Aug. 1 (Bloomberg) -- Sweden’s manufacturing expanded less than estimated in July as order growth slowed, while an index in Norway indicated a continued industrial contraction.
An index in Sweden based on responses from about 200 purchasing managers fell to a seasonally adjusted 51.3 from 53.5 the previous month, Stockholm-based Swedbank AB, which compiles the data, said today. The index was seen easing to 53, according to the median estimate in a Bloomberg survey. Norway’s index rose to 47.5 in July from 46.9, Danske Bank A/S said today, missing the 49.1 median estimate in a survey. A reading below 50 indicates a contraction.
Sweden’s report “was weaker than expected, indicating that the situation in the manufacturing industry is still fragile,” Torbjoern Isaksson, chief analyst at Nordea Bank AB, said in a note to clients. Manufacturing in Sweden will improve “gradually” in 2013, he said.
The Riksbank last month kept its main rate unchanged and said it will probably start raising rates in the second half of next year as the economy improves. The export-reliant economy has been hampered by weak demand from euro-area nations that are struggling to emerge from the bloc’s longest recession since the introduction of the single currency.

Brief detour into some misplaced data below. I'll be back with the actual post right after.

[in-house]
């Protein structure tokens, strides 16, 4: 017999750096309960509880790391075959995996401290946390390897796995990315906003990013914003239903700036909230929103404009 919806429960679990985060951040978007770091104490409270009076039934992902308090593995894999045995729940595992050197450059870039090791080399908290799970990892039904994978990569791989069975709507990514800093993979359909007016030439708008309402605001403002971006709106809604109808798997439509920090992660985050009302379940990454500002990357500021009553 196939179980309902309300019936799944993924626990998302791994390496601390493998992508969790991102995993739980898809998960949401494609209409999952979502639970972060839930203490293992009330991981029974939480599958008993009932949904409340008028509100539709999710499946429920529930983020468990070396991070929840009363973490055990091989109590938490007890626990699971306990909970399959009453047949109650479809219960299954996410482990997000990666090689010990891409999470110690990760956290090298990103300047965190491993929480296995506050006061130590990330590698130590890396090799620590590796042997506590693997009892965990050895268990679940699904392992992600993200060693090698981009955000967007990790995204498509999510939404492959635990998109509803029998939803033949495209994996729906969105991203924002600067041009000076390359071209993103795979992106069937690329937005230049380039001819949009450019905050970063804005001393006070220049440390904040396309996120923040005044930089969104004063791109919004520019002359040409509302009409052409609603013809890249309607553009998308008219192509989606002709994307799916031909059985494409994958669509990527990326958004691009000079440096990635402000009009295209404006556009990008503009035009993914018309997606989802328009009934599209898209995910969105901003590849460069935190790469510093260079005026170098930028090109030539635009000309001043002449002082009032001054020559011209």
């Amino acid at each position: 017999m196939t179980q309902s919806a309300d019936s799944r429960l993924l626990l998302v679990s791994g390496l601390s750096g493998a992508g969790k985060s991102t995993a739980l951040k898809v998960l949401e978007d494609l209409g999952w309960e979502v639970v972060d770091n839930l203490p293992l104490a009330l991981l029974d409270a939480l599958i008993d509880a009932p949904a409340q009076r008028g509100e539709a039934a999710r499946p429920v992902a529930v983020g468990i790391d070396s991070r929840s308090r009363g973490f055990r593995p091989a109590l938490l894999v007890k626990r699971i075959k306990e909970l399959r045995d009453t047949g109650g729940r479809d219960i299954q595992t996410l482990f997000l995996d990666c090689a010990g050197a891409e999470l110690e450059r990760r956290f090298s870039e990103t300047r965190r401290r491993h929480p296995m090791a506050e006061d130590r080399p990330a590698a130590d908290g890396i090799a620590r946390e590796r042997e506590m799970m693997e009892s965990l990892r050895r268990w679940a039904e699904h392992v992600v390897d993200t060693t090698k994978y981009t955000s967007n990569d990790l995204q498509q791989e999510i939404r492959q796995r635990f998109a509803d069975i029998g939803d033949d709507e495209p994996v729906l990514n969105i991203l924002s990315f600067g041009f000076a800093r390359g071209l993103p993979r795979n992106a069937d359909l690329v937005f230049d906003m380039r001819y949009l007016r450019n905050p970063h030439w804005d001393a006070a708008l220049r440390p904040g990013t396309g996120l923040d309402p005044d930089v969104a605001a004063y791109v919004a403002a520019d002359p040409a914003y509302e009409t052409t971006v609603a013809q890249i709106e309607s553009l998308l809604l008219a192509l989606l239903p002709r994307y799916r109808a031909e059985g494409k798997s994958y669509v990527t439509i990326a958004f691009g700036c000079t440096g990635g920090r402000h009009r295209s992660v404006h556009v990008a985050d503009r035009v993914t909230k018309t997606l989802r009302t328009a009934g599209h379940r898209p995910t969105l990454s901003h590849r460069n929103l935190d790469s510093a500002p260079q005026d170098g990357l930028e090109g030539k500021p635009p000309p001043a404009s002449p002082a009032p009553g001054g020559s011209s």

Sweden’s krona slid 0.2 percent to 8.6820 per euro as of 9:24 a.m. in Stockholm. The Norwegian krone weakened 0.2 percent to 7.8569 against the common currency.
Sweden’s production sub-index fell to 56 from 56.7 while the order index decreased to 52.1 from 58.5, Swedbank said today. The employment index fell to 44.9 from 47.8.
In Norway, the sub-index measuring orders rose to 48.2 from 43.3 in June. The employment index fell to 46.8 from 47.5 and the production measure increased to 47.5 from 46.7. Inventories slid to 42.2 from 50.1.
Norges Bank in June left its benchmark rate unchanged at 1.5 percent and signaled an increased chance for a cut in September as krone strength has cooled growth and inflation in Europe’s second-richest nation.
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